“Why should we send people into space when we have kids in the U.S. that can’t read”. - Barack Obama

Offline mmeijeri

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Yes, they absolutely could be replaced. You just build another set and launch them in one of the shuttles....oh...oh...nevermind.

But they're not all that large in launch configuration, nor very heavy. Should fit on an EELV easily.
We will be vic-toooooo-ri-ous!!!

Offline Nascent Ascent

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Yes, they absolutely could be replaced. You just build another set and launch them in one of the shuttles....oh...oh...nevermind.

But they're not all that large in launch configuration, nor very heavy. Should fit on an EELV easily.

Come on now.  Without the shuttle there's no practical way of retrofitting solar panels. 

This reliance on EELVs for every need in space is silly.  Even if you were able to cram a solar panel unit onto an EELV then what?  How does the payload get to the ISS?  How does it maneuver into position?  What happens with the old panels?

EELVs are not a panacea and there's much more involved than payload volume and lift capability.
« Last Edit: 02/06/2010 06:36 PM by Nascent Ascent »
“Why should we send people into space when we have kids in the U.S. that can’t read”. - Barack Obama

Offline mmeijeri

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Come on now.  Without the shuttle there's no practical way of retrofitting solar panels. 

I expect one of our experts to set you straight on this ... just about now.

Quote
This reliance of EELVs is silly.  Even if you were able to cram a solar panel unit onto an EELV then what?

You wouldn't have to cram them in. The blanket boxes are really small.

Quote
How does the payload get to the ISS? How does it maneuver into position. What happens with the old panels?

Upper stage hangs on to it until a tug like ATV or HTV comes and picks it up. Tug brings it to the robot arm. Robot arm and astronauts do the rest. Tug deorbits the old panel. It'll take care not to drop it on your house.

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EELVs are not a panacea.

ELVs (whether EELV or SDLV) are all we'll have. Better think of a solution soon...
« Last Edit: 02/06/2010 06:40 PM by mmeijeri »
We will be vic-toooooo-ri-ous!!!

Offline Danderman

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Serious talk of ISS extension 2020+ (can the solar wings hold out that long?)

Couldn't they just be replaced? They probably don't have spare ones lying around, but they could build new ones.

Yes, they absolutely could be replaced. You just build another set and launch them in one of the shuttles....oh...oh...nevermind.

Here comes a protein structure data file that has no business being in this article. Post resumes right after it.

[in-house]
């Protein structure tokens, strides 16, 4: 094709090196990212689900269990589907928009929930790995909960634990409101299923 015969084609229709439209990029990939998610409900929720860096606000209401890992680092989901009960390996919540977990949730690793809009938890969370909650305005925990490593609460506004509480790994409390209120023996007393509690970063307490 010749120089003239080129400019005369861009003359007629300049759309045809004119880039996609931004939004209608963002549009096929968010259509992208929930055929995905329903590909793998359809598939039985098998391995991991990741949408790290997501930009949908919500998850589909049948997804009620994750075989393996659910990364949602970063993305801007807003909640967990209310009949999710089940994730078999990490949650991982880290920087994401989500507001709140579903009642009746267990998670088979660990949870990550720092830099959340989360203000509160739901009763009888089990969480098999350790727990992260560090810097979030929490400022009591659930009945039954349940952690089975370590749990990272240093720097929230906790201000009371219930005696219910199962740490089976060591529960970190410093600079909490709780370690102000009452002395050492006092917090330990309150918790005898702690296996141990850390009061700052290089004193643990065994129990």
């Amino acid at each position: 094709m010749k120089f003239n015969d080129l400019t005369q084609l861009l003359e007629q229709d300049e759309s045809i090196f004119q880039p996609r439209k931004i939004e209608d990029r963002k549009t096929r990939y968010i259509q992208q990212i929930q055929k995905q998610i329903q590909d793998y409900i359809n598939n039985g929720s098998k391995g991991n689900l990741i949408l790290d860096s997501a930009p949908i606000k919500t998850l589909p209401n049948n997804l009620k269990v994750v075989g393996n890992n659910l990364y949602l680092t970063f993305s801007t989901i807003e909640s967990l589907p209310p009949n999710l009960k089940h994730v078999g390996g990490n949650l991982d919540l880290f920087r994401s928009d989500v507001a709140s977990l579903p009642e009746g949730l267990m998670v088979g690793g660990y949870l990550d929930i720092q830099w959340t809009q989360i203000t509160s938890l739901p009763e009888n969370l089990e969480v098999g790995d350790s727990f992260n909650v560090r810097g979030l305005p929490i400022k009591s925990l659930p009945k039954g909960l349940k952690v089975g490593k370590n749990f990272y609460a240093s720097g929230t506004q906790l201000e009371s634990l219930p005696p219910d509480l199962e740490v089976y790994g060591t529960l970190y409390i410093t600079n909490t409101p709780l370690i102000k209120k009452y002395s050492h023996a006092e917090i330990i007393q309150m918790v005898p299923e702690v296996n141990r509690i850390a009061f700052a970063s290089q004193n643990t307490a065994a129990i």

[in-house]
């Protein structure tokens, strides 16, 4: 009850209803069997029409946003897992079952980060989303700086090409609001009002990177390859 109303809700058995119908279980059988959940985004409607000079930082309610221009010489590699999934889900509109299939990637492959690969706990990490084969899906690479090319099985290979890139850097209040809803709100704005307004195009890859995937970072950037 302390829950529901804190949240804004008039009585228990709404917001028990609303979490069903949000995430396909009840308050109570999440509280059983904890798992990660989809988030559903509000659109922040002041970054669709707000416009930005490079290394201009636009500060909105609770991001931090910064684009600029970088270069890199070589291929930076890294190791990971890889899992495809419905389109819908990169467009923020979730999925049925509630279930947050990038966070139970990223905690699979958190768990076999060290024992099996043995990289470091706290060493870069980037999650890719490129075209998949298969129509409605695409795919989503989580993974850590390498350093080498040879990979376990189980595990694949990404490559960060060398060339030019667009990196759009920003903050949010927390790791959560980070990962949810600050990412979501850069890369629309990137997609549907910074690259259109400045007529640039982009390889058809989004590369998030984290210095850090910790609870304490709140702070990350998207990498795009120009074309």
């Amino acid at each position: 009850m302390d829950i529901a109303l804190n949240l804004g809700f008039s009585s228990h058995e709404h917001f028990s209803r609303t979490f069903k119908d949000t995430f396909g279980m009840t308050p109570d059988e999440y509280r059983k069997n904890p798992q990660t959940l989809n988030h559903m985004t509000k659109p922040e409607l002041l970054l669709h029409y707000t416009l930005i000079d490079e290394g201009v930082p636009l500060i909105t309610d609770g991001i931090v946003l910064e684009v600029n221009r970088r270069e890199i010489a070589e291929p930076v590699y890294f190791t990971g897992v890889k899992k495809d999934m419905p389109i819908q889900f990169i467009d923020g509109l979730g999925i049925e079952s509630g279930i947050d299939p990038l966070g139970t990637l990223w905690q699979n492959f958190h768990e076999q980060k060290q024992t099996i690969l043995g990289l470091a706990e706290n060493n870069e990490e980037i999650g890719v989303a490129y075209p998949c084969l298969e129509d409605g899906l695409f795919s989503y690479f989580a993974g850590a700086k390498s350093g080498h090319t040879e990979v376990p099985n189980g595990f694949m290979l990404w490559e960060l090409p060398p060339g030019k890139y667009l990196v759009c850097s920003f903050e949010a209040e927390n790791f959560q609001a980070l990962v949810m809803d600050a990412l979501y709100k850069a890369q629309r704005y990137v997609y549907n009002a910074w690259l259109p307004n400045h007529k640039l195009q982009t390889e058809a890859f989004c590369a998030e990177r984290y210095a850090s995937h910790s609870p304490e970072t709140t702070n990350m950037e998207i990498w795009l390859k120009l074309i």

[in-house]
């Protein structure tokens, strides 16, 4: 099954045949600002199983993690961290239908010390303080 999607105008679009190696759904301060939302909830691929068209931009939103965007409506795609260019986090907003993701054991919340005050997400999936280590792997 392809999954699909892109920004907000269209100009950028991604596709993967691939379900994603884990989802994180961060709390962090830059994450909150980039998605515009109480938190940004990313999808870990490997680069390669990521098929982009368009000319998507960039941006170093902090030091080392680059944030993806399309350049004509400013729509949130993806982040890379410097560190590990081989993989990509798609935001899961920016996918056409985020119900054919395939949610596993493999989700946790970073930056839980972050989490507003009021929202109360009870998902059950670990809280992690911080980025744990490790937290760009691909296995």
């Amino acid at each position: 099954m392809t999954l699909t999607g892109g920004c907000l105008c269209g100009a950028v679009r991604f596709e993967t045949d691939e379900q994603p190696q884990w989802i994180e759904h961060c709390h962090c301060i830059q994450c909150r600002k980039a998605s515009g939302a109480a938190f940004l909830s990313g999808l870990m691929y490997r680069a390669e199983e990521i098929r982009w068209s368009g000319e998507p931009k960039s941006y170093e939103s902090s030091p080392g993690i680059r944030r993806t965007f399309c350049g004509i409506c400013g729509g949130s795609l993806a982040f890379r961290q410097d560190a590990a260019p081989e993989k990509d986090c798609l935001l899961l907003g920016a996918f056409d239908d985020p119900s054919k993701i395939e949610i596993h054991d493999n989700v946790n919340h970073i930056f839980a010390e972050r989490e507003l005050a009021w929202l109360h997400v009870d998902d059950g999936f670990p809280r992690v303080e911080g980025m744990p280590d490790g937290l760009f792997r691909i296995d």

To add power to ISS, no shuttle are required.


Offline mmeijeri

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Hey there was another post here discussing using EELVs for this. Where did it go?
We will be vic-toooooo-ri-ous!!!

Offline Jorge

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Hey there was another post here discussing using EELVs for this. Where did it go?

Probably deleted by the mods as off-topic. This thread is supposed to be about Shenzhou, not EELVs.
JRF

Offline Patchouli

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Come on now.  Without the shuttle there's no practical way of retrofitting solar panels. 

I expect one of our experts to set you straight on this ... just about now.

Quote
This reliance of EELVs is silly.  Even if you were able to cram a solar panel unit onto an EELV then what?

You wouldn't have to cram them in. The blanket boxes are really small.

Quote
How does the payload get to the ISS? How does it maneuver into position. What happens with the old panels?

Upper stage hangs on to it until a tug like ATV or HTV comes and picks it up. Tug brings it to the robot arm. Robot arm and astronauts do the rest. Tug deorbits the old panel. It'll take care not to drop it on your house.

Quote
EELVs are not a panacea.

ELVs (whether EELV or SDLV) are all we'll have. Better think of a solution soon...

The F9 upper stage with a few upgrades may be able to hang around long enough for something like the SSL tug or Cygnus to fetch the payload.

As for disposal of the old solar array the F9 US could do this since it lands in the ocean for recovery anyway.

You don't want to throw the tug away after one low delta V mission.

Another Option I see if Orion is saved is it's service module can be used as a tug.
http://www.lockheedmartin.com/data/assets/ssc/Orion/Toolkit/LMOrionWhitePaperforAugustineCommittee6.25.09.pdf
« Last Edit: 02/06/2010 07:49 PM by Patchouli »

Offline mmeijeri

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OK, to get back on topic, a Shenzhou-ISS flight might only be viable if the ISS itself remains viable for a long time. ISS maintenance factors into that.
We will be vic-toooooo-ri-ous!!!

Offline SpacexULA

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Hey there was another post here discussing using EELVs for this. Where did it go?

It was me, you basicly said the same thing I did, but better.  I deleted it so as not to pile onto someone who loves the Shuttle, carnally.
No Bucks no Buck Rogers, but at least Flexible path gets you Twiki.